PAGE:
McGILL BIRD OBSERVATORY

SPRING MIGRATION MONITORING PROGRAM

Week 2:  April 4 - 10, 2012

Welcome to the McGill Bird Observatory weekly report.  Click here for a complete listing of our archives.
Comments or questions are welcome at "mbo AT migrationresearch.org".

PICTURE OF THE WEEK:



One of our local Song Sparrows back for another year; hopefully once the banding
program resumes we can detetermine its identity and history.

(Photo by Simon Duval)

 

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THIS WEEK

THIS SPRING

2012 TOTAL

SITE TOTAL

# birds (and species) banded

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75 (10)

35826 (108)

# birds (and species) repeat

-

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14 (4)

6427 (68)

# birds (and species) return

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26 (6)

987 (37)

# species observed

41

46

57

204

# net hours

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63.7

59162.9

# birds banded / 100 net hours

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117.7

60.6

Note: table does not include nocturnal banding (owls)

Banders-in-charge:  Simon Duval, Gay Gruner
Censusers: 
Jean Demers, Frédéric Hareau, James Junda, Barbara MacDuff, Karen Nassi

Notes:  Temperatures were more seasonal this week, and daily census counts were consistently between 18 and 20 species, except for a midweek spike to 28 species on April 6 and 25 on April 7.  Sharp-shinned Hawk, Cooper's Hawk, Rock Pigeon, and Belted Kingfisher were observed for the first time this year, while we had our first spring observations of another seven species: Northern Goshawk, Mourning Dove, Northern Flicker, Eastern Phoebe, Brown Creeper, Golden-crowned Kinglet, and Chipping Sparrow.


Eastern Phoebes were observed on census four times this week, hopefully establishing a territory as in many previous years.
(Photo by Simon Duval)


This week’s top 10 [last week's rank in brackets]  

# individuals banded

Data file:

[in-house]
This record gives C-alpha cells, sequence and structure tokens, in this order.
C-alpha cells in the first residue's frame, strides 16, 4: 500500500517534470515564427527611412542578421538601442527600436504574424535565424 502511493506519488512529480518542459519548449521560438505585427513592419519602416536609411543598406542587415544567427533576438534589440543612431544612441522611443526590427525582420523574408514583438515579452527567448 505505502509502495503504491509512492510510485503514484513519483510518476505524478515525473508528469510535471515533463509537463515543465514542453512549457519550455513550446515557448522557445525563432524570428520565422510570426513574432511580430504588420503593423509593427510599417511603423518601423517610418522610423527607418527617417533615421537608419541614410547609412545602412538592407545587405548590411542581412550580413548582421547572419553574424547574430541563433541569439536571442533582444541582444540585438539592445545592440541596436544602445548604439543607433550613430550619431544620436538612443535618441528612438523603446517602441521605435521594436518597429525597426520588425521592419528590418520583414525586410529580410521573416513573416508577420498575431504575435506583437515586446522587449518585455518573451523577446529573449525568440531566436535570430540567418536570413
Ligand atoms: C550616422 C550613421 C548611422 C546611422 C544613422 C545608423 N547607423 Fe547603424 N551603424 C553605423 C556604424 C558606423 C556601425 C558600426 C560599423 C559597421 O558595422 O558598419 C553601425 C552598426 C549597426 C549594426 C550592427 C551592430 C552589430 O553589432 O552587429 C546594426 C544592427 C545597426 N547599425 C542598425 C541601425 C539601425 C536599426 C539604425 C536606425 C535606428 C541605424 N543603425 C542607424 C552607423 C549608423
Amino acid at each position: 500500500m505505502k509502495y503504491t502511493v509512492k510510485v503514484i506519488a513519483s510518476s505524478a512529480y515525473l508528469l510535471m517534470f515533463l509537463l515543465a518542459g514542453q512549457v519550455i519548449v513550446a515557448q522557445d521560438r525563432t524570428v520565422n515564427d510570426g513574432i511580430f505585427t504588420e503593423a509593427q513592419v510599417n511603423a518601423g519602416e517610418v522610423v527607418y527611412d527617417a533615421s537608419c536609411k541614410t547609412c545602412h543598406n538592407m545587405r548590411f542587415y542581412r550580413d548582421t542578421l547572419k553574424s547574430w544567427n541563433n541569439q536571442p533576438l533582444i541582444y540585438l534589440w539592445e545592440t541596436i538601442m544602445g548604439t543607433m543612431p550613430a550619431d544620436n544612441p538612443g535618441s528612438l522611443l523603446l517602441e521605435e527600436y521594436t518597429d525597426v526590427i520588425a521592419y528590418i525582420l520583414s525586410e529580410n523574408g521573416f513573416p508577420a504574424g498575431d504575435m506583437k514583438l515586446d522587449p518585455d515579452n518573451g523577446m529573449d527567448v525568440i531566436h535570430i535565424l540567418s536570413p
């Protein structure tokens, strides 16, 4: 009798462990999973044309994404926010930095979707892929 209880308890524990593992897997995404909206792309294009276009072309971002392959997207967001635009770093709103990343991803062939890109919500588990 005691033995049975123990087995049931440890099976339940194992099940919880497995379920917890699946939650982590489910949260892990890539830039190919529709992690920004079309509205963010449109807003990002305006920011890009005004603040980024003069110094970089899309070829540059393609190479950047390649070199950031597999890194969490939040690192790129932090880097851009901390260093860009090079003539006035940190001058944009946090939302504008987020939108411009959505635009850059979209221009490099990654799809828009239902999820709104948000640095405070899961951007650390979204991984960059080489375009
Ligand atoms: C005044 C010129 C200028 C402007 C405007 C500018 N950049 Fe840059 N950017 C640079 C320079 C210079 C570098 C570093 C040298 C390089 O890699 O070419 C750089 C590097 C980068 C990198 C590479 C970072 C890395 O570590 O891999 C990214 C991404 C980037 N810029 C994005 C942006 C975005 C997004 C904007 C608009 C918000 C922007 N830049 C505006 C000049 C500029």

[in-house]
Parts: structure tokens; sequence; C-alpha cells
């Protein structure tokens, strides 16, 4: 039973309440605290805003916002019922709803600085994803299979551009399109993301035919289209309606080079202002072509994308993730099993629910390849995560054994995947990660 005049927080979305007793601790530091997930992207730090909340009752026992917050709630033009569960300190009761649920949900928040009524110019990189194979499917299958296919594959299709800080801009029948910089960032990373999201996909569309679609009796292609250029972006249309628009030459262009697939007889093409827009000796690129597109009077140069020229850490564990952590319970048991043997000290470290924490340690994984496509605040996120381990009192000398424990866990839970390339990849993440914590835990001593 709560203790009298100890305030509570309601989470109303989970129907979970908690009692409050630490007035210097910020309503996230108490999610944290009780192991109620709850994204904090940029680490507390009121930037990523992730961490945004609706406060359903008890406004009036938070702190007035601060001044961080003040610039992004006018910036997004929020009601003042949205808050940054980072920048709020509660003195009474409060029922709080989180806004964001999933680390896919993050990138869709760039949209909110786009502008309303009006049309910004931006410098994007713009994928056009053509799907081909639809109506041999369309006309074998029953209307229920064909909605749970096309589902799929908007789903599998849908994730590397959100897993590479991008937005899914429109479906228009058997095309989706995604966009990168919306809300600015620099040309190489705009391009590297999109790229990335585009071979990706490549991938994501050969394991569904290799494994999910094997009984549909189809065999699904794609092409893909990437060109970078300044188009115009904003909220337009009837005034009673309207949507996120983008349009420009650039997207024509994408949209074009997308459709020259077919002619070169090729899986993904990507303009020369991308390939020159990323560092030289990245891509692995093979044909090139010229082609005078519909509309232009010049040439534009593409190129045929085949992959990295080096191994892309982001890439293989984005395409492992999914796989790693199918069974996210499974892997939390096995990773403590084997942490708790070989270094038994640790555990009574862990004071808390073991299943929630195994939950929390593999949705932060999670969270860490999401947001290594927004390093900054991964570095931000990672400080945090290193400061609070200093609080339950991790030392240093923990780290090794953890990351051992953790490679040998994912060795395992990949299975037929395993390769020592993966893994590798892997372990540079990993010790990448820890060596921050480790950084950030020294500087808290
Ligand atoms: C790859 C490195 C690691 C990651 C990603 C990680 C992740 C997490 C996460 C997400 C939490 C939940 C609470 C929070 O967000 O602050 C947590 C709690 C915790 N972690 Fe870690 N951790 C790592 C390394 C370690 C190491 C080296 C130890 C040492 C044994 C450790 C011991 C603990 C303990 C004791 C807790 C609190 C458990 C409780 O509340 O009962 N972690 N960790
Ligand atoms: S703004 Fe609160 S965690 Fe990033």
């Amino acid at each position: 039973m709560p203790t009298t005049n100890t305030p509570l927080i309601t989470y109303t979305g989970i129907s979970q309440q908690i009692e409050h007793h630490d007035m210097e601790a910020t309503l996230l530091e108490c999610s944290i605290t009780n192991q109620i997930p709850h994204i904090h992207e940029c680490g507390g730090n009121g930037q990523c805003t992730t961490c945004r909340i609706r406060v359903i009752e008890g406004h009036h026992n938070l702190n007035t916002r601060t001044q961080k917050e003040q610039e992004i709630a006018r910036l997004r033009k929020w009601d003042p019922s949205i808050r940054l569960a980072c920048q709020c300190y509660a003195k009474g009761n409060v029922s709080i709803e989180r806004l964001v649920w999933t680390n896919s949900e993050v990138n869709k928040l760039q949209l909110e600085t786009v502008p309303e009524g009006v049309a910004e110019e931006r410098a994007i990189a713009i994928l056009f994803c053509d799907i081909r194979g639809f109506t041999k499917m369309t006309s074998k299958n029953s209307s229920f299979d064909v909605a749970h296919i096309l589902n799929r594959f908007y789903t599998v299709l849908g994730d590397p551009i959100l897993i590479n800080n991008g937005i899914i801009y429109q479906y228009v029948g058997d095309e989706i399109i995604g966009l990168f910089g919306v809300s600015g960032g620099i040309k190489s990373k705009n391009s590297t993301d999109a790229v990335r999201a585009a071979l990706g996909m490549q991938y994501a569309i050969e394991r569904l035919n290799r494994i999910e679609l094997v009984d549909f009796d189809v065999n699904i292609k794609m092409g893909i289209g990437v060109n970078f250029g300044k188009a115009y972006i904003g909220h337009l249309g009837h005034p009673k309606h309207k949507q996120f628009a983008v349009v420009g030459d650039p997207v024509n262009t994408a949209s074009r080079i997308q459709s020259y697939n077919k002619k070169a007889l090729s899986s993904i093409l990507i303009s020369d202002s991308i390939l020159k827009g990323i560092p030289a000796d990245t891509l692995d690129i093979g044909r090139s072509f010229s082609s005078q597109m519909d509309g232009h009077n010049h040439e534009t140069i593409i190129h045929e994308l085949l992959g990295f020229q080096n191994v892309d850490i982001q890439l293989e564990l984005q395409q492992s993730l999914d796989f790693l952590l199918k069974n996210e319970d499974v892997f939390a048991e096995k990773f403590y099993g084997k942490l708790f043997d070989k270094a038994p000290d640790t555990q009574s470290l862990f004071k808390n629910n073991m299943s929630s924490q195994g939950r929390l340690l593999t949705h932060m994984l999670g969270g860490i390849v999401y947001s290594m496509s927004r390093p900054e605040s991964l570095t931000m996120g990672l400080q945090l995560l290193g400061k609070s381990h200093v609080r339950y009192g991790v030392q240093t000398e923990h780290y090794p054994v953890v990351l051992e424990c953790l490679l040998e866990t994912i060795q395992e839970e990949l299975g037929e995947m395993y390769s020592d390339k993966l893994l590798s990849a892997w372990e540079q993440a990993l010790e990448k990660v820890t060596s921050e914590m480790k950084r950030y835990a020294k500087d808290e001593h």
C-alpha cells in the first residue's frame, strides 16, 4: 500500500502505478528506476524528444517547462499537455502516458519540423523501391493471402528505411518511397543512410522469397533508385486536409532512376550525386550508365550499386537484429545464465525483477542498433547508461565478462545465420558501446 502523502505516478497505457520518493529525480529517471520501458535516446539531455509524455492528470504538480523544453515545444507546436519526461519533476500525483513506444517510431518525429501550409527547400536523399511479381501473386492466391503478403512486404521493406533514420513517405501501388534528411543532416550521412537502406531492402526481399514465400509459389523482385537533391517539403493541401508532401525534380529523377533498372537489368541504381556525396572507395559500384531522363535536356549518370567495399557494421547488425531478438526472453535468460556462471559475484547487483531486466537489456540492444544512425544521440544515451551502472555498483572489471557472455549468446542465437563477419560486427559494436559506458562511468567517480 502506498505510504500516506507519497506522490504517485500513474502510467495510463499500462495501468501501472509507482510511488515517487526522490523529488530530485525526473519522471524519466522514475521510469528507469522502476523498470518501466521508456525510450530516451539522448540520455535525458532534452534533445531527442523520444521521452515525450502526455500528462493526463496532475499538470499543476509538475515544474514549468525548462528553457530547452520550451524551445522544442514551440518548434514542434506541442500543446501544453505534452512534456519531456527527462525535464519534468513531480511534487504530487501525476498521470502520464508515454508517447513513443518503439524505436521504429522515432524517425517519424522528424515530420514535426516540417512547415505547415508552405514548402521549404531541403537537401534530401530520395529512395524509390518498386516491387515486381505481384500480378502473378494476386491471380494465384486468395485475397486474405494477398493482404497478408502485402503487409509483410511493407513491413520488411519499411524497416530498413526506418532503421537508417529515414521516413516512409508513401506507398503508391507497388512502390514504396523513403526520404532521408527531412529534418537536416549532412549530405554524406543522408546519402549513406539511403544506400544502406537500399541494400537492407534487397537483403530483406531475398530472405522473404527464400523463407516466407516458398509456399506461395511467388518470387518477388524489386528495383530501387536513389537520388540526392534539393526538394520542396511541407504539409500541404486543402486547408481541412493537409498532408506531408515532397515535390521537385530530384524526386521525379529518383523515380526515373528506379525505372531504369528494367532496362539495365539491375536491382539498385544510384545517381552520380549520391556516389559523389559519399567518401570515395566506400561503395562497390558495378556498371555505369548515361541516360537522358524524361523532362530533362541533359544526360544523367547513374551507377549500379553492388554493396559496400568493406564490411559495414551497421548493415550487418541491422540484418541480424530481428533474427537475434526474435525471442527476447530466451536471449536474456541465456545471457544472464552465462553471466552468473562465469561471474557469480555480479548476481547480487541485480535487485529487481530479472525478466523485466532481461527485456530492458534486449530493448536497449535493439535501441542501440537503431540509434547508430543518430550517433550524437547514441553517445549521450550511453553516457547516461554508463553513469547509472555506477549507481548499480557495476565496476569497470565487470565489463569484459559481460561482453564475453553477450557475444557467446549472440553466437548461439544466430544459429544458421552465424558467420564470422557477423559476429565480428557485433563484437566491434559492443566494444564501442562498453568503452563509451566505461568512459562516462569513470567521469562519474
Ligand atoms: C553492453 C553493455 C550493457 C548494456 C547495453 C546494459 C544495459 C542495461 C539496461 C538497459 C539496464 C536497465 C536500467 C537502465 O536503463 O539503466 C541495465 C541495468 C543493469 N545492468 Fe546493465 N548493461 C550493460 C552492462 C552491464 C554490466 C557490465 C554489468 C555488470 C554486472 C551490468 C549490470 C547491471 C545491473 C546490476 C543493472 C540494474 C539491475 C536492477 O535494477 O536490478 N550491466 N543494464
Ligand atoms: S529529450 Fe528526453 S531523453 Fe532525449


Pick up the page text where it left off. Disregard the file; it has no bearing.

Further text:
mean # individuals observed daily

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1.  Canada Goose (162) [1]

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2.  Red-winged Blackbird (29) [2]

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3.  Ring-billed Gull (20) [6]

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4.  Song Sparrow (13) [8]

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5.  American Crow (12) [3]

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6.  American Robin (12) [5]

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7.  Black-capped Chickadee (11) [4]

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8.  Wood Duck (9) [9]

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9.  Slate-colored Junco (8) [-]

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10.  Mallard (7) [7]

Although a number of new species arrived at MBO this week, the most abundant birds were very similar to week 1, with only Blue Jay dropping out of the top ten, replaced by Slate-colored Junco.  Canada Goose and Red-winged Blackbird remained in the top two spots, which is typical for the second week of spring.  Song Sparrow numbers were slightly higher than average for this early in spring, while American Crow and American Robin were a bit lower than usual, and Black-capped Chickadee right on the mark compared to previous years. Wood Duck and Mallard made the top ten for a second straight week, both with numbers a fair bit higher than in previous years.


Waterfowl sightings have already been nicely varied this spring, including this male Green-winged Teal doing his best to elude the photographer.
(Photo by Simon Duval)

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